After Republicans won control of the House in the November midterm elections, more people were added to handle the multitude of congressional investigations. Stuart Delery, the White House counsel who is stepping down this month, will be replaced by Ed Siskel, who handled Republican investigations into issues like the Benghazi terror attack for President Barack Obama’s White House.
A critical adviser for Mr. Biden will be his personal attorney, Bob Bauer, one of the most veteran figures in Washington’s legal-political wars. As a private lawyer, he advised the House Democratic leader during Mr. Clinton’s impeachment and then the Senate Democratic leader during the subsequent trial, helping to shape strategies that kept Democrats largely unified behind their president.
Mr. Biden himself has seen four impeachment efforts up close during his long career in Washington. He was a first-term senator when Mr. Nixon resigned rather than face a seemingly certain Senate trial in 1974 and a fifth-term senator when he voted to acquit Mr. Clinton in 1999. It was Mr. Biden that Mr. Trump tried to strong-arm Ukraine into investigating, leading to the former president’s first impeachment in 2019. And it was Mr. Biden’s victory in 2020 that Mr. Trump tried to overturn with the help of a mob that attacked Congress on Jan. 6, 2021, leading to a second impeachment.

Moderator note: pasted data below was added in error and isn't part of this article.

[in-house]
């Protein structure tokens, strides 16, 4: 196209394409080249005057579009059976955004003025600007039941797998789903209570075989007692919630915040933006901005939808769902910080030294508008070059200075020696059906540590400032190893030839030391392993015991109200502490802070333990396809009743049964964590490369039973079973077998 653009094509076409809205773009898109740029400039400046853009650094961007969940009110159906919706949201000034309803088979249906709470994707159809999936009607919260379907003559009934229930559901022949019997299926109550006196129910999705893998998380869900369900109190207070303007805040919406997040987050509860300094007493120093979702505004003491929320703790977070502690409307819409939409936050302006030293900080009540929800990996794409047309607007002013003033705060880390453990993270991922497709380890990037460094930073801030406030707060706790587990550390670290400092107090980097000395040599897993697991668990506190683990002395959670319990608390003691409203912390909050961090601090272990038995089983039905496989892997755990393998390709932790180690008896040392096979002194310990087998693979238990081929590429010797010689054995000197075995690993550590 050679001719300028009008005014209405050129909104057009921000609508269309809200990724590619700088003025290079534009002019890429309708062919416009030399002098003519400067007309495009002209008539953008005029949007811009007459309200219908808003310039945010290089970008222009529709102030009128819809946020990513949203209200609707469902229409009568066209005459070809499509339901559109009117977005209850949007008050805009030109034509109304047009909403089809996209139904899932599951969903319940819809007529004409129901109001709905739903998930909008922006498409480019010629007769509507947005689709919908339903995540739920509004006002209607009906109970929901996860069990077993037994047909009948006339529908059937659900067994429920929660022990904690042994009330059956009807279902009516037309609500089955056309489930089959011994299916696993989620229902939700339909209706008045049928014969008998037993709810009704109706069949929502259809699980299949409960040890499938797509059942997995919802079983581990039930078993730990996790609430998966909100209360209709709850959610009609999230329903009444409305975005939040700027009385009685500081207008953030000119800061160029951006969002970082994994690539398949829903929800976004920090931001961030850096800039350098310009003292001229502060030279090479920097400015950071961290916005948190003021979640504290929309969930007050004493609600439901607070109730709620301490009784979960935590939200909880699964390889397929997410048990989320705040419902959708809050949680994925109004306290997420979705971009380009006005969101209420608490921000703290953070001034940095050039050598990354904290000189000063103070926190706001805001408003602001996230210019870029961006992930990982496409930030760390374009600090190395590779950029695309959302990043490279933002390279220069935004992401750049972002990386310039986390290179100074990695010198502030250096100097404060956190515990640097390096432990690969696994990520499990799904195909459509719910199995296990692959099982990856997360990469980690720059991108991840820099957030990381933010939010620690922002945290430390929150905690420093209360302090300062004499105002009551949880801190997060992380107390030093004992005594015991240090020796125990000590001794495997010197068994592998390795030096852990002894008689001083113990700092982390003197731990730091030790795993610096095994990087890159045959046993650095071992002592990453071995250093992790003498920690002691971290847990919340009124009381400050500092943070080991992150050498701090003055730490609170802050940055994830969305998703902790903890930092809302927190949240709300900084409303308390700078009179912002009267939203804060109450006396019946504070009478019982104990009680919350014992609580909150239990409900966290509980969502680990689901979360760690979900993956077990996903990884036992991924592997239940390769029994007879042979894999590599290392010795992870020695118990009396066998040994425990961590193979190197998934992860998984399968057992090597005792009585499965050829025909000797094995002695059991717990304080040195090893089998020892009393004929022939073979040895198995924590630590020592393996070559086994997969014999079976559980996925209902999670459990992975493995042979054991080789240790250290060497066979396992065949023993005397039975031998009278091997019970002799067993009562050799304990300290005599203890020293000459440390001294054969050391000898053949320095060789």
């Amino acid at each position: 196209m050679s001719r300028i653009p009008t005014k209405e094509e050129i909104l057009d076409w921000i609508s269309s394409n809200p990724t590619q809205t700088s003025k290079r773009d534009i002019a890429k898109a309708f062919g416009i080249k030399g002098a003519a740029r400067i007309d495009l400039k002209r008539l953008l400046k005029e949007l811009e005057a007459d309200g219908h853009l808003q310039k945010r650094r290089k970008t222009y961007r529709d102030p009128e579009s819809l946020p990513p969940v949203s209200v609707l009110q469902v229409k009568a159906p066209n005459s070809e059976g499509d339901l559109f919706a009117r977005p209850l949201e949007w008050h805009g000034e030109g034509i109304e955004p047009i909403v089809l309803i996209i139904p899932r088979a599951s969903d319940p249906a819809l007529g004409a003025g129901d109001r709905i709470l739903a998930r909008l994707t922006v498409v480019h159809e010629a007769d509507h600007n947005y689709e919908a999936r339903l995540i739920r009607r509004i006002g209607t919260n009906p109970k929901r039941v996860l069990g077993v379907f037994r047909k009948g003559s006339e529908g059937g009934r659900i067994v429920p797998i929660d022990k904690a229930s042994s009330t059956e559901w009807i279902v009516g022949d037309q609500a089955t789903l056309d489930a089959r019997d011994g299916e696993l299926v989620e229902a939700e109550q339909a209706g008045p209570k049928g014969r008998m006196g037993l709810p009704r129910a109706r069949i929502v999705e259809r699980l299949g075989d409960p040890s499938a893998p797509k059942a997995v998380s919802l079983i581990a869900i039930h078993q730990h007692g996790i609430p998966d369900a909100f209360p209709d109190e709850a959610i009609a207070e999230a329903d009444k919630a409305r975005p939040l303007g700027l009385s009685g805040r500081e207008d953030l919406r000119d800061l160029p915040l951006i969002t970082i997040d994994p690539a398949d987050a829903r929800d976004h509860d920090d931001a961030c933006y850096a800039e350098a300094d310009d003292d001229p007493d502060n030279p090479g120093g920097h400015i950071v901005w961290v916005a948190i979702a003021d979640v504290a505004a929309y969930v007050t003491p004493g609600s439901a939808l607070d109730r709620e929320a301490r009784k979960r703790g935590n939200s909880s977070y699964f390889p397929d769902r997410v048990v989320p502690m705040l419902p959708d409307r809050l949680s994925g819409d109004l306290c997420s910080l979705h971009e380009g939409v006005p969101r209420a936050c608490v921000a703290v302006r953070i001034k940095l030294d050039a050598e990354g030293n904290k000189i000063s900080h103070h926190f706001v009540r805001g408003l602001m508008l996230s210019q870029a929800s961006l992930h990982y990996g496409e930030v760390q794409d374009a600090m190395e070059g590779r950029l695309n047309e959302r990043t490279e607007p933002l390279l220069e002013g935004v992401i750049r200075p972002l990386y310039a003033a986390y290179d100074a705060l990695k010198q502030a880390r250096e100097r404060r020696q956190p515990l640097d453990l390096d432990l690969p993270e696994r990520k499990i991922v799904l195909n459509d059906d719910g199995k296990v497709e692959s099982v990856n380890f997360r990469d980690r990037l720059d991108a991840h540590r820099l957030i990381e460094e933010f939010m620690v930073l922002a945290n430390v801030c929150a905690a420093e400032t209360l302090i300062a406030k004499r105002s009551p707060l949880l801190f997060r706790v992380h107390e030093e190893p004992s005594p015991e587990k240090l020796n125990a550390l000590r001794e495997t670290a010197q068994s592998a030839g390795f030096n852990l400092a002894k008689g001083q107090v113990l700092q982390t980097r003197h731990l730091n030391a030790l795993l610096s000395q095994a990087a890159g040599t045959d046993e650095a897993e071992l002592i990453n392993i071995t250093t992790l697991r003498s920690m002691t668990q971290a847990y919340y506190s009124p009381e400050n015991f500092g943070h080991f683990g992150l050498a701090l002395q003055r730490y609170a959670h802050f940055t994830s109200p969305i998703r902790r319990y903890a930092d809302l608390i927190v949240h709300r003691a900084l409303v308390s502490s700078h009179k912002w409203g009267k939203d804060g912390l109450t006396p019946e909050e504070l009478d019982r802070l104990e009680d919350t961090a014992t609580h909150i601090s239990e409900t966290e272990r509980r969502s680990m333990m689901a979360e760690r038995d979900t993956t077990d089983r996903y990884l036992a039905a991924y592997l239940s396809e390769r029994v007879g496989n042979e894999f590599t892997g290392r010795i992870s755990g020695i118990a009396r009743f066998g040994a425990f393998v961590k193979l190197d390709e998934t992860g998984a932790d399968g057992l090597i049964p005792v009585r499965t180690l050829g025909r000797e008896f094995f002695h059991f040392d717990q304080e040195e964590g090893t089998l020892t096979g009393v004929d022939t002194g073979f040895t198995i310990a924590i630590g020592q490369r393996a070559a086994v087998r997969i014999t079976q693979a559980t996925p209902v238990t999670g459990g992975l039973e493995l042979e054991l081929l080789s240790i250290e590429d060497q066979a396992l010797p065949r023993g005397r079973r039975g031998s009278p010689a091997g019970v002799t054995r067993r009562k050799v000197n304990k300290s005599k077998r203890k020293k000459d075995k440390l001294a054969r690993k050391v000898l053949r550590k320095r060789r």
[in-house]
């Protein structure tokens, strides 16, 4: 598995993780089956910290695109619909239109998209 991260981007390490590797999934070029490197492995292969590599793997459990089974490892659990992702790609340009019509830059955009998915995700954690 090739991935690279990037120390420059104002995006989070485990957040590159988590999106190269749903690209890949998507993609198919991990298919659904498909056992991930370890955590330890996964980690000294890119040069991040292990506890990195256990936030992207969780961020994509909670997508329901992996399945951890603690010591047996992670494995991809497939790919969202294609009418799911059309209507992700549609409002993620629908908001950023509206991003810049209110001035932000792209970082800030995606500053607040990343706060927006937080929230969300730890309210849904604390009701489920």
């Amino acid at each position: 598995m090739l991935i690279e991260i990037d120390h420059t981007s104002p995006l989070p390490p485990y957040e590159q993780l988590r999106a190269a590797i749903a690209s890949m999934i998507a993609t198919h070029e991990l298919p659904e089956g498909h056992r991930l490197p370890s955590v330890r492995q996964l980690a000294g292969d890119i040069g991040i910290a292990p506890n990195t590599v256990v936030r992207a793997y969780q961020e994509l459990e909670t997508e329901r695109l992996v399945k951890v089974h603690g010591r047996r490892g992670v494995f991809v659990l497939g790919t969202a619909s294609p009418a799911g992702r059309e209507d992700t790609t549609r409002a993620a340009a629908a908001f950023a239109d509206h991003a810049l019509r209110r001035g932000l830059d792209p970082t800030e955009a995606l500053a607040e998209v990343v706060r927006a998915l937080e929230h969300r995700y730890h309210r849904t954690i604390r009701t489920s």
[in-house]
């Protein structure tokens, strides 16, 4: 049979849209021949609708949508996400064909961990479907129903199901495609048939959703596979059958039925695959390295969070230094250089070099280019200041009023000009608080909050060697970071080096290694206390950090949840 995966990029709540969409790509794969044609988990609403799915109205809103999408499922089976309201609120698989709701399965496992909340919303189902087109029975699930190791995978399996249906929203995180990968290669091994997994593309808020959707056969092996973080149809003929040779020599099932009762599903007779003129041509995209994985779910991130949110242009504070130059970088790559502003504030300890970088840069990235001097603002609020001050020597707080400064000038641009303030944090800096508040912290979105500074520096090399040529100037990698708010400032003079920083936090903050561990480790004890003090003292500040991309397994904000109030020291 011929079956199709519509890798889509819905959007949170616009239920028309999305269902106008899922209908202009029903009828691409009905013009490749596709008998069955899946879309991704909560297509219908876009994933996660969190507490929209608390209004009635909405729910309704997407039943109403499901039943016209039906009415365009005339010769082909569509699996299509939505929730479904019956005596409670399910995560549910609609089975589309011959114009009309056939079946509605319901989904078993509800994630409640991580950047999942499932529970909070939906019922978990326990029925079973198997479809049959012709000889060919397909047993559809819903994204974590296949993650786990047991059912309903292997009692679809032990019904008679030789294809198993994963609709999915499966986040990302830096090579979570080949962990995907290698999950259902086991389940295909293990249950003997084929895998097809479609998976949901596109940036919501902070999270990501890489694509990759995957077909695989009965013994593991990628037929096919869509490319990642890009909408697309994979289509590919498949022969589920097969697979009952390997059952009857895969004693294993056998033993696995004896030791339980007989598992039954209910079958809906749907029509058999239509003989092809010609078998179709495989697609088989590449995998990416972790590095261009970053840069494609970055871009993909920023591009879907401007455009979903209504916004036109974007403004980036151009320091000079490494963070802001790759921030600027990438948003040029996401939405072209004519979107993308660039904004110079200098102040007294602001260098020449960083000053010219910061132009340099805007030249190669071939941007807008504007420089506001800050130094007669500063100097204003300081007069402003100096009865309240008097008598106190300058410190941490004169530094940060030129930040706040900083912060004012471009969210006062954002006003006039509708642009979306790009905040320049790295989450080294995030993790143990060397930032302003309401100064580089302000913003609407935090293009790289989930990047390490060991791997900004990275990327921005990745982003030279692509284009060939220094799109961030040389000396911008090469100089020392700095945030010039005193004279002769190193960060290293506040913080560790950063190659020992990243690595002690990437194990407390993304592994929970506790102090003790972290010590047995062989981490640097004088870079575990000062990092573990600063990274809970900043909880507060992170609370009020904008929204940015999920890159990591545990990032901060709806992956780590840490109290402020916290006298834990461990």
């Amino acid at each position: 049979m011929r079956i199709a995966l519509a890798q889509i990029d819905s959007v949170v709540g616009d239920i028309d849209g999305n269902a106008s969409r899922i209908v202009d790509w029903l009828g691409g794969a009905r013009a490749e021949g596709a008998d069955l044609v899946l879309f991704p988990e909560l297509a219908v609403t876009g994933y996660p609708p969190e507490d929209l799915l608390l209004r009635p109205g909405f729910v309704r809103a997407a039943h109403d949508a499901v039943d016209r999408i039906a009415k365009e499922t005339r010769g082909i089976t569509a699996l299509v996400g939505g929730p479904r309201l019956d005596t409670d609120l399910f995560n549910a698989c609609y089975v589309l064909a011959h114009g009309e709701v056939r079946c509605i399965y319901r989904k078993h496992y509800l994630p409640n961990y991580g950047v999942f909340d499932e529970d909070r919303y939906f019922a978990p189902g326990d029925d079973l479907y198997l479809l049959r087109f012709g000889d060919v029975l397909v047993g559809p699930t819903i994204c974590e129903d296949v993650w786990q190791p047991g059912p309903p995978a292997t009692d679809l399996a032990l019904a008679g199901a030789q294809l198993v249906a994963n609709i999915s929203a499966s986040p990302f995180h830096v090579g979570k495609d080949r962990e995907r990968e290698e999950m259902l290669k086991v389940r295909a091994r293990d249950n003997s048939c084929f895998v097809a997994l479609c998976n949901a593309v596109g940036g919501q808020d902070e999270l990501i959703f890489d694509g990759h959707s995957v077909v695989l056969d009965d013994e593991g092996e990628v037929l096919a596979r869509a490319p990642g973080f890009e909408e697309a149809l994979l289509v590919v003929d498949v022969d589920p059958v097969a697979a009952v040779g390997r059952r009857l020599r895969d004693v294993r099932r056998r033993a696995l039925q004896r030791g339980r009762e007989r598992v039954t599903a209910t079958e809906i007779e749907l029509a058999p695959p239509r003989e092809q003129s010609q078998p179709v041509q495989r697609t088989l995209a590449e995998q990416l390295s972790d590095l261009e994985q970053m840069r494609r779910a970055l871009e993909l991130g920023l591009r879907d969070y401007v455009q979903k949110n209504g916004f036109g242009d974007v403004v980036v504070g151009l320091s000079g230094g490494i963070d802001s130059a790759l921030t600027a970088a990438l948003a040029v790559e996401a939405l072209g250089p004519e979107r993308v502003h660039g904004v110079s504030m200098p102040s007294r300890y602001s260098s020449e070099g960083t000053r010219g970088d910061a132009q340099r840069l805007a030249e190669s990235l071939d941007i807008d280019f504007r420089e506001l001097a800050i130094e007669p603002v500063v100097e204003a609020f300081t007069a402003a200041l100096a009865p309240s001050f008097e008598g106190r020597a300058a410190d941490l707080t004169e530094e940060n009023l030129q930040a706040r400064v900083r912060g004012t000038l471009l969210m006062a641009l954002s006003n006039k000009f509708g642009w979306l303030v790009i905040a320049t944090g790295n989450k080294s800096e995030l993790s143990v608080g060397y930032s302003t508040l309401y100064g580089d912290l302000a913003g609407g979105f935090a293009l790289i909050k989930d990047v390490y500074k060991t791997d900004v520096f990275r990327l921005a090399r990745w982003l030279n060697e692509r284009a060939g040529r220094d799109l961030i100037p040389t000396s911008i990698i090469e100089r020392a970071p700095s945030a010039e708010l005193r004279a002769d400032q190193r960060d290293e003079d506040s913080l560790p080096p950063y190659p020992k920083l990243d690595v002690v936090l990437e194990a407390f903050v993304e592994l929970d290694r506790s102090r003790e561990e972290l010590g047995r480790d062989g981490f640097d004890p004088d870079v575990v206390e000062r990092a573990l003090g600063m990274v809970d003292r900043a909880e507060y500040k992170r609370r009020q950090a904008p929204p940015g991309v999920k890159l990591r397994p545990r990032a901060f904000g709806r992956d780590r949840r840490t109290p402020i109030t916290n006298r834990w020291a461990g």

The Clinton impeachment battle has provided some lessons for the Biden team, although the circumstances are significantly different and the political environment has shifted dramatically in the 25 years since then. Much as the Clinton White House did, the Biden White House has tried to separate its defense against Republican investigators from the day-to-day operations of the building, assigning Mr. Sams to respond mostly off camera to issues arising from the investigations rather than Karine Jean-Pierre, the White House press secretary, during her televised briefings.
As in the late 1990s, the strategy now is to paint Republicans as rabid partisans only interested in attacking the president of the other party out of political or ideological motives in contrast to a commander in chief focused on issues of importance to everyday voters, like health care and the economy.